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Monitor honored by peers
Philip Wright winner pic
As part of his job as the Dawson County School System Compliance Monitor, Jim Gregoryk sits with Riverview Elementary School Lead Special Education Teacher Kim Fleming for their daily meeting. - photo by David Renner Dawson Community News

As part of a 15-year tradition, Dawson County educators have recognized one of their own for excellence in special education.

Dawson County School System Compliance Monitor Jim Gregoryk was recently named as the 2015 Philip Wright award winner.

"I was shocked. I thought it was going to someone else," he said. "[The special education department was] in a meeting and they said my name and I thought we had skipped something in the agenda and moved on to me. It's a very high honor to be chosen by your peers as the top."

The award is named for Philip Wright, an extensive advocate for children with special needs.

Wright assisted in the establishment of many special education programs in school systems throughout Northeast Georgia.

"It is our honor to recognize Mr. Jim Gregoryk as the 2015 Philip Wright Award winner," said Dawson County Schools Director of Special Education Hershel Bennett. "Jim is an advocate for all special education students, parents and teachers."

As a compliance monitor, Gregoryk makes sure everything is running in accordance to the law.

"I make sure we are doing things on the ‘up-and-up' and are doing it legally and giving the least restrictive services required by law to the students," he said. "I spend most of my time going to meetings, sitting down with parents and being available whenever there are any issues."

It's a role that is not an easy one, according to Bennett.

"Mr. Gregoryk has a very demanding role as the Dawson County Schools Special Education Compliance Monitor, yet his care for students far surpasses his title," he said. "Mr. Gregoryk has been entrusted with a great deal of responsibility and regardless of deadlines or other pressures; he always delivers for our students. "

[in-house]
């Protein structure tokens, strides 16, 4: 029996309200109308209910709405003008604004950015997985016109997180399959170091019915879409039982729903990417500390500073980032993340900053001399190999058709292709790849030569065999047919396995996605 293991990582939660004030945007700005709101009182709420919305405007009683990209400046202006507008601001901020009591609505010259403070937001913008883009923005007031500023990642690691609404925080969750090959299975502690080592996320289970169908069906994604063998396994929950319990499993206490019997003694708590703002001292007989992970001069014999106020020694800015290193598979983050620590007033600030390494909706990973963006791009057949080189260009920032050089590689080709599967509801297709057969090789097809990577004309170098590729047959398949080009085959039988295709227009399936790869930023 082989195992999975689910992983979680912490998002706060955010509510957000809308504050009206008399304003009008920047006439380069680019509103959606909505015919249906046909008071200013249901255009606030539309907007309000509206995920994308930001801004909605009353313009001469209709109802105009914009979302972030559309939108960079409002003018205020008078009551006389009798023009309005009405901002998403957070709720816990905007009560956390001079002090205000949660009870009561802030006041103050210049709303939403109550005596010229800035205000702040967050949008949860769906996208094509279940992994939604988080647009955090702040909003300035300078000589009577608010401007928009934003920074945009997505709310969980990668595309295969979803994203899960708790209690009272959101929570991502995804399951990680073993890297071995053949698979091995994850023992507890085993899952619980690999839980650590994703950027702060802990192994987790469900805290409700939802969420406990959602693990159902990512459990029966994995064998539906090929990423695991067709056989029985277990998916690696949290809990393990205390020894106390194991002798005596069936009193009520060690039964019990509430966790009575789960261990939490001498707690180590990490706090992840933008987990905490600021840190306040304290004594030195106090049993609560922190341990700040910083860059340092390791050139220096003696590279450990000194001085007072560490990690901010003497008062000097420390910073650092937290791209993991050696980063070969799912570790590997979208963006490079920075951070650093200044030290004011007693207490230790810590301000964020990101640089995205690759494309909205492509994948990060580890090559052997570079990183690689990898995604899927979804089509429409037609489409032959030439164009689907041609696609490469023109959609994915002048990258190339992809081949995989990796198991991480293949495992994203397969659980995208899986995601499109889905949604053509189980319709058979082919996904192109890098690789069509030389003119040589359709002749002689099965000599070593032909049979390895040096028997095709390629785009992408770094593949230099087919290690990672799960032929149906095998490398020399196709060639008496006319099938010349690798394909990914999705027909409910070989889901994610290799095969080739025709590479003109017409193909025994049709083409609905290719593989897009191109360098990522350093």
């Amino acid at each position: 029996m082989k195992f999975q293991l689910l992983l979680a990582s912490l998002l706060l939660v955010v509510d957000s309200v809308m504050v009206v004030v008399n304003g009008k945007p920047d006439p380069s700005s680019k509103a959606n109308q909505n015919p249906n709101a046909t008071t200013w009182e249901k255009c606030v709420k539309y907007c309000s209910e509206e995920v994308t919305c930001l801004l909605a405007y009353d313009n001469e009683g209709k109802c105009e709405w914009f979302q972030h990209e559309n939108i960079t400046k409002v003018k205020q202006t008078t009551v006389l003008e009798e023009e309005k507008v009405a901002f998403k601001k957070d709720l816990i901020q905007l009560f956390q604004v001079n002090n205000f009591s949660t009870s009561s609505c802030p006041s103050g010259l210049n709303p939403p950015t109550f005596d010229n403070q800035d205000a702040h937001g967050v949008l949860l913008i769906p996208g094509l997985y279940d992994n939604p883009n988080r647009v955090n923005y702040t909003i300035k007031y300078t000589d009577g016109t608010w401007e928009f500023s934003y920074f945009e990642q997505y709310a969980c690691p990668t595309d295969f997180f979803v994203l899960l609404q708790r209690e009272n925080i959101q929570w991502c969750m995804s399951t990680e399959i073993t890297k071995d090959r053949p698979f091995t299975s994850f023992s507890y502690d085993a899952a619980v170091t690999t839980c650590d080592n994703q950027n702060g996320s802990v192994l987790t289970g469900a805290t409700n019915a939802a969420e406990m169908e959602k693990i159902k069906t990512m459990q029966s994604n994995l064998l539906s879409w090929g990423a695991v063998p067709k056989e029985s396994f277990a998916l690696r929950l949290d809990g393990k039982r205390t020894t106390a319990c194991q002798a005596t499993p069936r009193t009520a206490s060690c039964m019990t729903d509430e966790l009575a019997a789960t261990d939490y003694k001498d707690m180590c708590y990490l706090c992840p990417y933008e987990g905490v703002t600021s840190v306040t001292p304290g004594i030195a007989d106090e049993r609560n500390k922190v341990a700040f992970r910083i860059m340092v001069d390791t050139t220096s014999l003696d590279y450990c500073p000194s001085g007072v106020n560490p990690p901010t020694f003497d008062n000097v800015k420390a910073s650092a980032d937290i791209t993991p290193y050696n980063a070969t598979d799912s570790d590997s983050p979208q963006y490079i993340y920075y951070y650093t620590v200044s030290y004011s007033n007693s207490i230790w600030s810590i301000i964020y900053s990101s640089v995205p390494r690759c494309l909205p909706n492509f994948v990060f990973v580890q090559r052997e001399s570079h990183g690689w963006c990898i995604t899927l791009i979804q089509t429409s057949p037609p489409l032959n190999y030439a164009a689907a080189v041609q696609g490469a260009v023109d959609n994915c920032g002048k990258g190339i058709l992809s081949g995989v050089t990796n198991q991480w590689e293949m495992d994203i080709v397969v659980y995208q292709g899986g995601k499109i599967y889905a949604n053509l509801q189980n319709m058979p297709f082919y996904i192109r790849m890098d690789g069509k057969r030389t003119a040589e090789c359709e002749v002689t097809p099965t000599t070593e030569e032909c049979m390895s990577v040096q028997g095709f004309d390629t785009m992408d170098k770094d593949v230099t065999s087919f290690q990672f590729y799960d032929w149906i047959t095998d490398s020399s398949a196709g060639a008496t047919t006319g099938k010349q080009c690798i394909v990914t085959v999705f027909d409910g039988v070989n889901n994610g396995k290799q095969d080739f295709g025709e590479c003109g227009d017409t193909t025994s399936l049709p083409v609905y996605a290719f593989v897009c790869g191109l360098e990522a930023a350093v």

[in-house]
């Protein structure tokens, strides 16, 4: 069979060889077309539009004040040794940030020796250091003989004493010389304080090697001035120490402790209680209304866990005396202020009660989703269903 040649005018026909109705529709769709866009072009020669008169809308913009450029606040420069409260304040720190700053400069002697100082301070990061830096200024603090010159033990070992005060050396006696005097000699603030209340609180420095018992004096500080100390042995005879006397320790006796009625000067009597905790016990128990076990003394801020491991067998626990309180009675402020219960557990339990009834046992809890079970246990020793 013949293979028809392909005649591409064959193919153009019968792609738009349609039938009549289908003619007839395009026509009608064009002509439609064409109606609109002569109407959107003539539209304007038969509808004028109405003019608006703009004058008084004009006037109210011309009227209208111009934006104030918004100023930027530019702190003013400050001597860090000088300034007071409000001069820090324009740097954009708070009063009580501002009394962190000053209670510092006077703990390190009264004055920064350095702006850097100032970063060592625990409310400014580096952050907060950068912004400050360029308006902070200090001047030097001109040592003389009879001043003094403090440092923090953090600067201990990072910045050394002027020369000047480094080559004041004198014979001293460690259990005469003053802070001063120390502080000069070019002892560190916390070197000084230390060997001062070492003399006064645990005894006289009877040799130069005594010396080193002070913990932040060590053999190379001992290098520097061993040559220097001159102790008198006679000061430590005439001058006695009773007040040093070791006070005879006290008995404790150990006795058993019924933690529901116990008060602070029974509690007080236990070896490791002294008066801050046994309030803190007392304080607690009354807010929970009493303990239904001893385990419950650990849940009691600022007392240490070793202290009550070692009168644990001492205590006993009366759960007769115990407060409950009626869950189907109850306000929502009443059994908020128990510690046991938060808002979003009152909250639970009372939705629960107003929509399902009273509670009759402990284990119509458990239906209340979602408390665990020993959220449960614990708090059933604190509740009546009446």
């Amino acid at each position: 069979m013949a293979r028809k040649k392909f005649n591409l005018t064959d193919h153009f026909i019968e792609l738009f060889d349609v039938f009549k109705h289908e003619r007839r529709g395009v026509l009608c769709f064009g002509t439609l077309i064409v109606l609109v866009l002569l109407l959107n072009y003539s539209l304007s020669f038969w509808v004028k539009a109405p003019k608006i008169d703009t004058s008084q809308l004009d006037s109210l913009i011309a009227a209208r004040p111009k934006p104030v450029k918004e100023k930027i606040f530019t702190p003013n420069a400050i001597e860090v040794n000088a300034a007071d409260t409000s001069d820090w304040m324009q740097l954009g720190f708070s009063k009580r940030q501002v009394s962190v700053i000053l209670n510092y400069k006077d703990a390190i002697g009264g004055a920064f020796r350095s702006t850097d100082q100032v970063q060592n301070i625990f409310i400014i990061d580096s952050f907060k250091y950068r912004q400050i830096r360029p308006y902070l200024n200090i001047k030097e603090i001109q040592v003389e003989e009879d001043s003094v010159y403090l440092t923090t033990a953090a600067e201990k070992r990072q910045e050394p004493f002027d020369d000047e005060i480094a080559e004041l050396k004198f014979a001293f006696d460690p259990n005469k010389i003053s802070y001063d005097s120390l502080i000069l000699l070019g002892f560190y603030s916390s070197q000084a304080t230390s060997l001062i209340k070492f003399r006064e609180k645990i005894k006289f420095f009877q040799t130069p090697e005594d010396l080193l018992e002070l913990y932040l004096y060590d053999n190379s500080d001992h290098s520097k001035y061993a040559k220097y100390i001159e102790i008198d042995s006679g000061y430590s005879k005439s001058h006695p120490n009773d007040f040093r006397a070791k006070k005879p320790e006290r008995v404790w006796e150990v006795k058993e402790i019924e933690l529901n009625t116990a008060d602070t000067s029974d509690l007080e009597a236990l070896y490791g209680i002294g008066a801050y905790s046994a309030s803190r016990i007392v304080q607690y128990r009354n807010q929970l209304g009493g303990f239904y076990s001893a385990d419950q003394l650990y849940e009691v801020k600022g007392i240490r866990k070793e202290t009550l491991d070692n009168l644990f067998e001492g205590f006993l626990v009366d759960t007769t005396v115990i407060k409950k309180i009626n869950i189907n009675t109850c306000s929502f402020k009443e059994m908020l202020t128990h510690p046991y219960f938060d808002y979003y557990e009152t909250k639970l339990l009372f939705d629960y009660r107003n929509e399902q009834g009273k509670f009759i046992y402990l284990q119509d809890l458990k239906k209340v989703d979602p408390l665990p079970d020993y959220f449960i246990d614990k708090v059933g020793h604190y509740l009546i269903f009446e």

Gregoryk started at Dawson County Middle School in 2008 as a special education teacher specializing in emotional behavioral disorders. He said he got into this field because of his own experiences as a child.

"I had learning disabilities and probably a touch of autism when I was younger, so I struggled as a child," he said. "When I realized that there was help, I decided I could probably do this and do a good job."

Bennett said that Gregoryk is a favorite with the students.

"Whenever an important meeting is called, teachers, parents and students all want Mr. Gregoryk to attend.

"Teachers always ask: ‘Can Mr. Gregoryk be present to assist?'

"Students always respond: ‘Will Mr. Jim be at my meeting?' and parents request his presence at meetings even if they are not sure of his name," he said. "Many times he has been referred to as ‘the man with the beard who knows everything and always looks out for my child.' I think that's a wonderful statement about Mr. Gregoryk."

Gregoryk will be formally honored and presented with the award at the Dawson County Board of Education meeting April 20.

 

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